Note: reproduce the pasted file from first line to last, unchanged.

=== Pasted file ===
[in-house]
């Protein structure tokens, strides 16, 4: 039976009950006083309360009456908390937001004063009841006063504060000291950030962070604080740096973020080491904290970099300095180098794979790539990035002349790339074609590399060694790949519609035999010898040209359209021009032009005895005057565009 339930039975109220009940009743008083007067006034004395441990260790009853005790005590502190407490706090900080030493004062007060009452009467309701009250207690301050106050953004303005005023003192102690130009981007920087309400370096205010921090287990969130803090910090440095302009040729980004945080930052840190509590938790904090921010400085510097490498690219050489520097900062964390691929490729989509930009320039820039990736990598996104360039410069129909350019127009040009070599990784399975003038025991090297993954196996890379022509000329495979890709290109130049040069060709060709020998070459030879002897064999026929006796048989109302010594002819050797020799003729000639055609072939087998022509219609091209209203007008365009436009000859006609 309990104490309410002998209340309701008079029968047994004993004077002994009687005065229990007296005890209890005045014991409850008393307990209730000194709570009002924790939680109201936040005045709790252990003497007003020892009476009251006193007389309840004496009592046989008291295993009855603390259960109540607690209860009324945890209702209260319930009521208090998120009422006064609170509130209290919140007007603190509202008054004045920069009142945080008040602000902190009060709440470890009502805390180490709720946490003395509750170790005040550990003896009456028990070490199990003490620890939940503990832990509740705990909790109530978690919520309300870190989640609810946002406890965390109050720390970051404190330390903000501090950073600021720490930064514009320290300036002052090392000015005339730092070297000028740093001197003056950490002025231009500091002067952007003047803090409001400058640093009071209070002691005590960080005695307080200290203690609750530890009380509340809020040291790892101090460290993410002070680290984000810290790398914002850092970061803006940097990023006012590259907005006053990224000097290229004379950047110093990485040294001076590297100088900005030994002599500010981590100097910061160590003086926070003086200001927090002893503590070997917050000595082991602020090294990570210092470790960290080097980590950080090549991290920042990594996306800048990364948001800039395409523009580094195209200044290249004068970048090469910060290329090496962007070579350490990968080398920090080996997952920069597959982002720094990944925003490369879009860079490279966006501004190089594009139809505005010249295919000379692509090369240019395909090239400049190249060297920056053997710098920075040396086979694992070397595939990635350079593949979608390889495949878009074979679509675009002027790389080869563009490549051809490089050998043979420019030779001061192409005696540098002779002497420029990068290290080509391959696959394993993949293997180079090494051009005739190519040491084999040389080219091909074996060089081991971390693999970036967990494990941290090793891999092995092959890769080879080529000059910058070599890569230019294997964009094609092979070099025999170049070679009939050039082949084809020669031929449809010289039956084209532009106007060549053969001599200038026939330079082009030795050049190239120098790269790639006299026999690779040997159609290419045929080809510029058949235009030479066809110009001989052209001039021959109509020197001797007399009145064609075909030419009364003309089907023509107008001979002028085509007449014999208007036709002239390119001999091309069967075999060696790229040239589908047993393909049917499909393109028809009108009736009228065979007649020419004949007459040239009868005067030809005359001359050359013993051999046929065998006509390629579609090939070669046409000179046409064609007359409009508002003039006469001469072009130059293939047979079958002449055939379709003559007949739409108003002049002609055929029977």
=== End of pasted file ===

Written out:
[in-house]
């Protein structure tokens, strides 16, 4: 039976009950006083309360009456908390937001004063009841006063504060000291950030962070604080740096973020080491904290970099300095180098794979790539990035002349790339074609590399060694790949519609035999010898040209359209021009032009005895005057565009 339930039975109220009940009743008083007067006034004395441990260790009853005790005590502190407490706090900080030493004062007060009452009467309701009250207690301050106050953004303005005023003192102690130009981007920087309400370096205010921090287990969130803090910090440095302009040729980004945080930052840190509590938790904090921010400085510097490498690219050489520097900062964390691929490729989509930009320039820039990736990598996104360039410069129909350019127009040009070599990784399975003038025991090297993954196996890379022509000329495979890709290109130049040069060709060709020998070459030879002897064999026929006796048989109302010594002819050797020799003729000639055609072939087998022509219609091209209203007008365009436009000859006609 309990104490309410002998209340309701008079029968047994004993004077002994009687005065229990007296005890209890005045014991409850008393307990209730000194709570009002924790939680109201936040005045709790252990003497007003020892009476009251006193007389309840004496009592046989008291295993009855603390259960109540607690209860009324945890209702209260319930009521208090998120009422006064609170509130209290919140007007603190509202008054004045920069009142945080008040602000902190009060709440470890009502805390180490709720946490003395509750170790005040550990003896009456028990070490199990003490620890939940503990832990509740705990909790109530978690919520309300870190989640609810946002406890965390109050720390970051404190330390903000501090950073600021720490930064514009320290300036002052090392000015005339730092070297000028740093001197003056950490002025231009500091002067952007003047803090409001400058640093009071209070002691005590960080005695307080200290203690609750530890009380509340809020040291790892101090460290993410002070680290984000810290790398914002850092970061803006940097990023006012590259907005006053990224000097290229004379950047110093990485040294001076590297100088900005030994002599500010981590100097910061160590003086926070003086200001927090002893503590070997917050000595082991602020090294990570210092470790960290080097980590950080090549991290920042990594996306800048990364948001800039395409523009580094195209200044290249004068970048090469910060290329090496962007070579350490990968080398920090080996997952920069597959982002720094990944925003490369879009860079490279966006501004190089594009139809505005010249295919000379692509090369240019395909090239400049190249060297920056053997710098920075040396086979694992070397595939990635350079593949979608390889495949878009074979679509675009002027790389080869563009490549051809490089050998043979420019030779001061192409005696540098002779002497420029990068290290080509391959696959394993993949293997180079090494051009005739190519040491084999040389080219091909074996060089081991971390693999970036967990494990941290090793891999092995092959890769080879080529000059910058070599890569230019294997964009094609092979070099025999170049070679009939050039082949084809020669031929449809010289039956084209532009106007060549053969001599200038026939330079082009030795050049190239120098790269790639006299026999690779040997159609290419045929080809510029058949235009030479066809110009001989052209001039021959109509020197001797007399009145064609075909030419009364003309089907023509107008001979002028085509007449014999208007036709002239390119001999091309069967075999060696790229040239589908047993393909049917499909393109028809009108009736009228065979007649020419004949007459040239009868005067030809005359001359050359013993051999046929065998006509390629579609090939070669046409000179046409064609007359409009508002003039006469001469072009130059293939047979079958002449055939379709003559007949739409108003002049002609055929029977």